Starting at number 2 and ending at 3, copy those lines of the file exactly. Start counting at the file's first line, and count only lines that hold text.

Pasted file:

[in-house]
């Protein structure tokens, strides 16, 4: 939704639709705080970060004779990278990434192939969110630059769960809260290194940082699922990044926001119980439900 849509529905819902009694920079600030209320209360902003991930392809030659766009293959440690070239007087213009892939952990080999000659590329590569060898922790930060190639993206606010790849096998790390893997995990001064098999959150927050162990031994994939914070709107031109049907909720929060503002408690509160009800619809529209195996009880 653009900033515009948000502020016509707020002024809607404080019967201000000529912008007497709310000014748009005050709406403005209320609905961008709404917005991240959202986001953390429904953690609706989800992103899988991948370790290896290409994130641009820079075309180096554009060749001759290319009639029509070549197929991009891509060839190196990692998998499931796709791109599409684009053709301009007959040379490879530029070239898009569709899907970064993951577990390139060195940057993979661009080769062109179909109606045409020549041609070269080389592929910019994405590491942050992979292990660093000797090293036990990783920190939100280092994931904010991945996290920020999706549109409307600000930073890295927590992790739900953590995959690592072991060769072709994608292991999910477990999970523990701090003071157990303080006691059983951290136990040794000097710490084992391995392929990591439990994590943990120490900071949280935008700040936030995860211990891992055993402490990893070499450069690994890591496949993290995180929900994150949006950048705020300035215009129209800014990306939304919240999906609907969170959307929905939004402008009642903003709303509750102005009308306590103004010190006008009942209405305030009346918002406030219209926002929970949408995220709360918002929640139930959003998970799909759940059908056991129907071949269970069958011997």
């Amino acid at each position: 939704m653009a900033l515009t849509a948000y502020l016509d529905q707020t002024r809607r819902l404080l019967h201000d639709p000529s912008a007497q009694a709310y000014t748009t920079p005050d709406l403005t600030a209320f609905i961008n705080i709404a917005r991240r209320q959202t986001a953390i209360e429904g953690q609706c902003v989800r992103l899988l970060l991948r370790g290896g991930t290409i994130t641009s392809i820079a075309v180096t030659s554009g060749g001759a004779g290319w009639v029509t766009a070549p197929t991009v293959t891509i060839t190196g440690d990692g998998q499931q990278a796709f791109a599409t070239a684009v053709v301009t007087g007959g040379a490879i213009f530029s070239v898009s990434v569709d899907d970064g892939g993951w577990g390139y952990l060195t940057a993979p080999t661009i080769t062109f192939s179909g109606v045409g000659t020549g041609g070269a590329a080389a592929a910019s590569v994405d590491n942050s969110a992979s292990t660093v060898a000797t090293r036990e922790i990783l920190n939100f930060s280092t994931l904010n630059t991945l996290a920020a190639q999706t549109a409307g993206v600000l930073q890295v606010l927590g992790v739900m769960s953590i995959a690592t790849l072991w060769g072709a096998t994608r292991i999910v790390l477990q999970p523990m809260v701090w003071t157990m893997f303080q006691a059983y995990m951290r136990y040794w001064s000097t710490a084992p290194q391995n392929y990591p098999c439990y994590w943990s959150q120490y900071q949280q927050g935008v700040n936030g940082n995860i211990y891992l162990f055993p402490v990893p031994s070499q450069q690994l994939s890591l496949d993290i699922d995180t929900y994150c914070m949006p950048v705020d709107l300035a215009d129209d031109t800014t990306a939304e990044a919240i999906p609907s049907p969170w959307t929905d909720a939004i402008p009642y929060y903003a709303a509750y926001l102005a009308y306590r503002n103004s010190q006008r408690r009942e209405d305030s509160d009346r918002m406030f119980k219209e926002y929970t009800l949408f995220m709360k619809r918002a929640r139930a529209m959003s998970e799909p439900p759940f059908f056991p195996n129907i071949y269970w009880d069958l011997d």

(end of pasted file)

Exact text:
């Protein structure tokens, strides 16, 4: 939704639709705080970060004779990278990434192939969110630059769960809260290194940082699922990044926001119980439900 849509529905819902009694920079600030209320209360902003991930392809030659766009293959440690070239007087213009892939952990080999000659590329590569060898922790930060190639993206606010790849096998790390893997995990001064098999959150927050162990031994994939914070709107031109049907909720929060503002408690509160009800619809529209195996009880 653009900033515009948000502020016509707020002024809607404080019967201000000529912008007497709310000014748009005050709406403005209320609905961008709404917005991240959202986001953390429904953690609706989800992103899988991948370790290896290409994130641009820079075309180096554009060749001759290319009639029509070549197929991009891509060839190196990692998998499931796709791109599409684009053709301009007959040379490879530029070239898009569709899907970064993951577990390139060195940057993979661009080769062109179909109606045409020549041609070269080389592929910019994405590491942050992979292990660093000797090293036990990783920190939100280092994931904010991945996290920020999706549109409307600000930073890295927590992790739900953590995959690592072991060769072709994608292991999910477990999970523990701090003071157990303080006691059983951290136990040794000097710490084992391995392929990591439990994590943990120490900071949280935008700040936030995860211990891992055993402490990893070499450069690994890591496949993290995180929900994150949006950048705020300035215009129209800014990306939304919240999906609907969170959307929905939004402008009642903003709303509750102005009308306590103004010190006008009942209405305030009346918002406030219209926002929970949408995220709360918002929640139930959003998970799909759940059908056991129907071949269970069958011997």
């Amino acid at each position: 939704m653009a900033l515009t849509a948000y502020l016509d529905q707020t002024r809607r819902l404080l019967h201000d639709p000529s912008a007497q009694a709310y000014t748009t920079p005050d709406l403005t600030a209320f609905i961008n705080i709404a917005r991240r209320q959202t986001a953390i209360e429904g953690q609706c902003v989800r992103l899988l970060l991948r370790g290896g991930t290409i994130t641009s392809i820079a075309v180096t030659s554009g060749g001759a004779g290319w009639v029509t766009a070549p197929t991009v293959t891509i060839t190196g440690d990692g998998q499931q990278a796709f791109a599409t070239a684009v053709v301009t007087g007959g040379a490879i213009f530029s070239v898009s990434v569709d899907d970064g892939g993951w577990g390139y952990l060195t940057a993979p080999t661009i080769t062109f192939s179909g109606v045409g000659t020549g041609g070269a590329a080389a592929a910019s590569v994405d590491n942050s969110a992979s292990t660093v060898a000797t090293r036990e922790i990783l920190n939100f930060s280092t994931l904010n630059t991945l996290a920020a190639q999706t549109a409307g993206v600000l930073q890295v606010l927590g992790v739900m769960s953590i995959a690592t790849l072991w060769g072709a096998t994608r292991i999910v790390l477990q999970p523990m809260v701090w003071t157990m893997f303080q006691a059983y995990m951290r136990y040794w001064s000097t710490a084992p290194q391995n392929y990591p098999c439990y994590w943990s959150q120490y900071q949280q927050g935008v700040n936030g940082n995860i211990y891992l162990f055993p402490v990893p031994s070499q450069q690994l994939s890591l496949d993290i699922d995180t929900y994150c914070m949006p950048v705020d709107l300035a215009d129209d031109t800014t990306a939304e990044a919240i999906p609907s049907p969170w959307t929905d909720a939004i402008p009642y929060y903003a709303a509750y926001l102005a009308y306590r503002n103004s010190q006008r408690r009942e209405d305030s509160d009346r918002m406030f119980k219209e926002y929970t009800l949408f995220m709360k619809r918002a929640r139930a529209m959003s998970e799909p439900p759940f059908f056991p195996n129907i071949y269970w009880d069958l011997d």